Tuesday, May 5, 2020
Decision Making for the Solar Energy-Free Samples for Students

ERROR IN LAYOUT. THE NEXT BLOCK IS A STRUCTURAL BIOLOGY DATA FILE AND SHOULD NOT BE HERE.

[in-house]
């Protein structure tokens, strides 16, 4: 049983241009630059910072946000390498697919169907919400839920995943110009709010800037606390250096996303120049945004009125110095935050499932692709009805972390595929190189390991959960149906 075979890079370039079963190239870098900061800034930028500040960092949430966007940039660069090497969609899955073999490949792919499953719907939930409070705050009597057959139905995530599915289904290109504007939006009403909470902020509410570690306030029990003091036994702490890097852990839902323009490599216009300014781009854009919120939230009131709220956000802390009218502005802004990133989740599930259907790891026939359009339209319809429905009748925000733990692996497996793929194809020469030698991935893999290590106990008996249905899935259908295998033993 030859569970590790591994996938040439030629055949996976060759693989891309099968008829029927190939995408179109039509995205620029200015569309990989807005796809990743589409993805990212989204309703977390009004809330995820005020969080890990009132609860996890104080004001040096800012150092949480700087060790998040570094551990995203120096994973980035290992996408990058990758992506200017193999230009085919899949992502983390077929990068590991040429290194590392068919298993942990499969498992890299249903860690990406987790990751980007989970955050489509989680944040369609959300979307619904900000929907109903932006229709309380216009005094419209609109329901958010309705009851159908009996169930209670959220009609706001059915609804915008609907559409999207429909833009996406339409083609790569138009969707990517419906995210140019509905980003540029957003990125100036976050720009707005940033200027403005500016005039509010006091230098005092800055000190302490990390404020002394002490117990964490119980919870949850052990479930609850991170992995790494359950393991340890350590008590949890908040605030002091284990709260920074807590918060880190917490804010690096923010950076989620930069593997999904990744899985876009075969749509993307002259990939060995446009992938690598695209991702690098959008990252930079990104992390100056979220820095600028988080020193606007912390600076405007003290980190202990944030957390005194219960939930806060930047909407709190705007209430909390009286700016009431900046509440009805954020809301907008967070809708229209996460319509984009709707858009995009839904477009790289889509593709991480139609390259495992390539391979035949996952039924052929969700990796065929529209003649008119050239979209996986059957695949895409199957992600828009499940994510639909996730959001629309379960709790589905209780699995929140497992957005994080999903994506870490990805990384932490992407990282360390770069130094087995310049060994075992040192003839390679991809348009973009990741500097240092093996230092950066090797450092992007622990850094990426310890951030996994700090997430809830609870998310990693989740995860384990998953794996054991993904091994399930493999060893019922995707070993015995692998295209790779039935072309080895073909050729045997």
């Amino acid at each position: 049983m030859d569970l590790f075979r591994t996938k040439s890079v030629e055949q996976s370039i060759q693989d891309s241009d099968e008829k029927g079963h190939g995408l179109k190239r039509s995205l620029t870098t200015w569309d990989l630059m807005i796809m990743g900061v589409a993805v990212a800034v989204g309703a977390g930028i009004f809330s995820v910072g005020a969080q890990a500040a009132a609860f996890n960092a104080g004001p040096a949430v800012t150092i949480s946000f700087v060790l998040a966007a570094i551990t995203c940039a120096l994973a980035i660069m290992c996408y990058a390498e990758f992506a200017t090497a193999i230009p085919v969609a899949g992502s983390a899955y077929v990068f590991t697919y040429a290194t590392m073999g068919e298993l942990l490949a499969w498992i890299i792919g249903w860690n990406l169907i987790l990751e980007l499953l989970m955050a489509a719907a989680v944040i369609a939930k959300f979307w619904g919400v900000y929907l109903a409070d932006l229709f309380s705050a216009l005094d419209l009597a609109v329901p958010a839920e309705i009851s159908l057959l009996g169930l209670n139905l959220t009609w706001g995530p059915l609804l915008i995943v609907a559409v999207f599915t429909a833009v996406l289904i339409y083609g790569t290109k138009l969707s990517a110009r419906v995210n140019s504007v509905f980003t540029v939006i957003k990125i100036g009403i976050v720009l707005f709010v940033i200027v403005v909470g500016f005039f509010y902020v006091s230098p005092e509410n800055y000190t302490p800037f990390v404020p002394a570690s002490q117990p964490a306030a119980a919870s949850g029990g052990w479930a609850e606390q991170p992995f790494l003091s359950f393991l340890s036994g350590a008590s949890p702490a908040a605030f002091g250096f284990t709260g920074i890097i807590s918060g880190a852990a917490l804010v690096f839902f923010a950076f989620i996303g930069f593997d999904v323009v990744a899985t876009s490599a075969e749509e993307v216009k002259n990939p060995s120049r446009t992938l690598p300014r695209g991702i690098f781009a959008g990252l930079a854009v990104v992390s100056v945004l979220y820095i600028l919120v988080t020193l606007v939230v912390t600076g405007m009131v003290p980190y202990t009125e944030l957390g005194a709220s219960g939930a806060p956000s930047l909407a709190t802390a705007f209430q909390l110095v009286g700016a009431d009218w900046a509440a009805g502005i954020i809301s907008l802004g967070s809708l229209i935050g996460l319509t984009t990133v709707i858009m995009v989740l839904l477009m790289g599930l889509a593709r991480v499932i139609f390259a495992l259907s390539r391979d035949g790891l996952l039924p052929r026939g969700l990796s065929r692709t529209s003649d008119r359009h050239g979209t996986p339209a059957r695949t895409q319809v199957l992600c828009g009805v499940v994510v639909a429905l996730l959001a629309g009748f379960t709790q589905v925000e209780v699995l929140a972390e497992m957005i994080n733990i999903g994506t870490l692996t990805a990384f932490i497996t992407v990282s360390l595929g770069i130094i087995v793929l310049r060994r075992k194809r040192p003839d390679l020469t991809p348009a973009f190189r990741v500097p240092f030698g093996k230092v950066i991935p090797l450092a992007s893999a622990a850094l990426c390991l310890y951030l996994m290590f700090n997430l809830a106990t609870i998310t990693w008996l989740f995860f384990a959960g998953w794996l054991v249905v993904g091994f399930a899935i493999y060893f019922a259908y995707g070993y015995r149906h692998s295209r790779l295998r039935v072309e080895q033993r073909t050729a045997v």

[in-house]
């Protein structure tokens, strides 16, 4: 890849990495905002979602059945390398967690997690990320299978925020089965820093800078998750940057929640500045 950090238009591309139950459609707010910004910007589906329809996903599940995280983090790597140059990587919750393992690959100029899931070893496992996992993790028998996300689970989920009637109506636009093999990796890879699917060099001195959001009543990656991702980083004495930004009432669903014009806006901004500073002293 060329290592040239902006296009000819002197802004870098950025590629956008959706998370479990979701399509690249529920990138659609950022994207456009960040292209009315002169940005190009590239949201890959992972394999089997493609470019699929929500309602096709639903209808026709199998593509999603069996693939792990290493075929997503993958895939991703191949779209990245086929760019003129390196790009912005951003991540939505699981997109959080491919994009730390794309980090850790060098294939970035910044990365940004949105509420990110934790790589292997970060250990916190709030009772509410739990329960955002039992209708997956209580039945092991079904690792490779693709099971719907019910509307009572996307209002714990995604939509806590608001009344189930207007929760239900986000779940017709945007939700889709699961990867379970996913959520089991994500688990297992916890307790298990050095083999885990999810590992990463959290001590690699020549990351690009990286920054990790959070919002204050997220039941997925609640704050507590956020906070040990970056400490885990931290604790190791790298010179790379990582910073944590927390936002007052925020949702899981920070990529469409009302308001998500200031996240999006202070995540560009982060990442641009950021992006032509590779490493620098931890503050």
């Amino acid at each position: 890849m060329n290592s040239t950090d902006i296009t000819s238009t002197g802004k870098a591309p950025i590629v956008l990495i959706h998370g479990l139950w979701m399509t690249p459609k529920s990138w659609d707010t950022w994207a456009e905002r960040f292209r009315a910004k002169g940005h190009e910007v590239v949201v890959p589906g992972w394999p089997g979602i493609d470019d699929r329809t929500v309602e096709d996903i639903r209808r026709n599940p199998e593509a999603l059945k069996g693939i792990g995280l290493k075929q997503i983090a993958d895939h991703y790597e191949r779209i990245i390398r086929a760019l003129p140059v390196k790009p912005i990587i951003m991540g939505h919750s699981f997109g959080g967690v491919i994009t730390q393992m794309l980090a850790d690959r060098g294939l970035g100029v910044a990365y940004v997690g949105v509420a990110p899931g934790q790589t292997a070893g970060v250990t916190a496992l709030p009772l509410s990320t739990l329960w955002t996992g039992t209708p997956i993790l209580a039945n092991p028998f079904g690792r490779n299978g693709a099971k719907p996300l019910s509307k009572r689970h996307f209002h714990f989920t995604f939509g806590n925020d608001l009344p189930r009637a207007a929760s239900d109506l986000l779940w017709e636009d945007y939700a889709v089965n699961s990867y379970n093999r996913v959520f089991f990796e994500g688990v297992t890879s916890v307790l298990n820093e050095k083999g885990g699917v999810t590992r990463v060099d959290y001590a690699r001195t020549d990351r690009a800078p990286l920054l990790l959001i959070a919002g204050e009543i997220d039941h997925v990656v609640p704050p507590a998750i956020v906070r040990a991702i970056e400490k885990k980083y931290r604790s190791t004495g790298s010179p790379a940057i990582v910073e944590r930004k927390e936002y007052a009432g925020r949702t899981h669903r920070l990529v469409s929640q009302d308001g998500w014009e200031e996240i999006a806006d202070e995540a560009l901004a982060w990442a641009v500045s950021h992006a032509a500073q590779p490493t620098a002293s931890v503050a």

Questions: 1.Critically analyse the Impact of lowering the Goods and Services Tax (GST) levy on batteries from 28% to 5% on battery market in India, all else being equal. 2.Critically analyse the Impact of lowering the GST on batteries from 28% to 5% on Electric Vehicle (EV) market in India. 3.Critically analyse the Impact of lowering the GST on batteries from 28% to 5% on petrol vehicle market in India. 4.Does the Proposal of lowering GST on batteries by solar energy storage Manufacturers help the Governments push towards reaching a 100 per cent Electric Vehicle (EV) nation by 2030? Answers: Decision Making for the Solar Energy Storage Manufacturers 1.The current goods and service tax for batteries in India is very high at 28% (Mishra, 2017). This is an interpretation that the costs of battery production are very high. Tax is one of the most important cost of production that cannot be avoided. This is the reason why most of the times it distorts the level of production. The producing firms are requesting a reduction of this GST to 5% so that they will be able to produce efficiently at a lower cost. If the proposal is accepted and the GST is lowered to 5%, the price for batteries will fall; this is because, goods produced at a lower cost are sold at a lower price (Autocarindia.com, 2017). The lower price will lead to the demand for batteries rising to a higher level; there will be an increase in quantity of batteries produced since the lower cost will stimulate the producing companies to produce more output. On the other hand, the consumers increased demand will create a need for increased production and since these companies have that potential, quantity produced will rise. The consumer surplus will rise since they will be willing to pay more for the batteries but the price offered will be cut. The producer surplus will fall since they will be willing to sell at a higher price, but will be selling at a lower market price. Fig: Demand for batteries after GST is lowered At the GST of 28% on batteries, the price for the batteries was at level P and the quantity for batteries demanded was Q. The lowering of the GST to 5% will result in the price falling from P to P1. This price will stimulate additional demand; demand will increase from Q to Q1. The arrows show the price and the quantity movement; the movement is on opposite direction and thus the inverse demand curve. 2.Rechargeable batteries are a compliment to the production of electric vehicles (Economicpoint.com, 2016). Thus, the lowering of GST to 5% will increase the demand for electric vehicles. In economics, if the price of a compliment good falls, the demand for the other good goes up (Munson, 2014). Owing to the lower price of batteries which is an input to Electronic Vehicle (EV), the price for EV will also be lower. At a lower price, the demand for EV will rise. Since the input prices are lower, the short run profit will be higher (economic profits). In the long run the battery storage manufactures will be making only normal profits since competition will rise. Fig: Demand for complement goods At the GST of 28% on batteries, the price for the batteries was at level P and the quantity for electronic vehicles demanded was Q. The lowering of the GST to 5% will result in the price falling from P to P1. This will cause an increased demand for the complement good which is the electronic vehicles. Complement goods have an inverse demand curve and thats why the movement is on opposite directions (Hill, 2017). The lowering of price for one good consequently leads to a cut in the price for the other good making it more attractive to the consumers. The demand thus goes up. 3.As have been noted earlier, the lowering of GST to 5% will result in lower prices for electronic vehicles and thus their demand will increase. Since batteries are substitutes to petrol, a reduction in the price for batteries will increase demand for electronic vehicles but on the other hand, it results in a decrease in the demand for petrol vehicles (Pettinger, 2012). Fig: Demand for substitute goods At the GST of 28% on batteries, the price for the batteries was at level P and the quantity for petrol vehicles demanded was Q. The lowering of the GST to 5% will result in the price falling from P to P1. This will cause a decrease in demand for the substitute good which is the petrol vehicles. The demand curve for substitute goods is positively sloped and this is indicated by movement of price and the demand in the same direction (Aggarwal, 2011). Economically, when the price for a specific good falls, its demand rises; the increased demand causes the demand for the substitute good to be less attractive and thus demand for substitutes falls. 4.Yes. The proposal made by the solar energy storage manufactures to lower GST on batteries to 5% will definitely help the government in achieving its goal of reaching 100% level of electronic vehicle usage by 2030. We have seen that the cut in batteries GST will raise the demand for electronic vehicles by reducing the demand for petrol oil. Indiatimes.com (2017) noted that the price of batteries has been going up obstructing the governments vision. The Minister of state Power, Coal, New Renewable Energy should therefore consider intervention by lowering the GST on batteries for the solar energy storage manufactures. However, it is not clear whether this will actually be the case because we know that the increased demand for electronic vehicles will result in increased price. And also we know that the reduced demand for petrol will results in a reduced petrol price due to oversupply. However irrespective of these controversies, the minister should consider lowering the GST to 5% as it will in fact raise the demand for electronic vehicles. References Aggarwal, K. (2011). CPT General Economics. S.l.: S Chand CO LTD. Autocarindia.com. (2017). EV industry wants lowering of 28% GST on batteries. Autocar India. Retrieved 28 August 2017, from https://www.autocarindia.com/car-news/ev-industry-wants-lowering-of-28-gst-on-batteries-405298. Economicpoint.com. (2016). Complementary Goods. Economicpoint.com. Retrieved 28 August 2017, from https://economicpoint.com/complementary-goods. Hill, A. (2017). Complementary Goods in Economics: Definition Examples. Study.com. Retrieved 28 August 2017, from https://study.com/academy/lesson/complementary-goods-in-economics-definition-examples.html. Indiatimes.com. (2017). Battery makers Amara Raja and Exide Industries increase prices, gain over 1%. The Economic Times. Retrieved 28 August 2017, from https://economictimes.indiatimes.com/markets/stocks/news/battery-makers-amara-raja-and-exide-industries-increase-prices-gain-over-1/articleshow/59440803.cms. Mishra, T. (2017). Solar energy storage manufacturers want lower GST levy on batteries. Econogist.com. Retrieved 28 August 2017, from https://www.thehindubusinessline.com/economy/policy/solar-energy-battery-gst/article9758357.ece. Munson, I. (2014). Economics Explained: Complements, Substitutes, and Elasticity of Demand. Retrieved 28 August 2017, from https://www.econogist.com/home/complements-and-substitutes. Pettinger, T. (2012). Complementary Goods. Economicshelp.org. Retrieved 28 August 2017, from https://www.economicshelp.org/blog/glossary/complementary-goods/.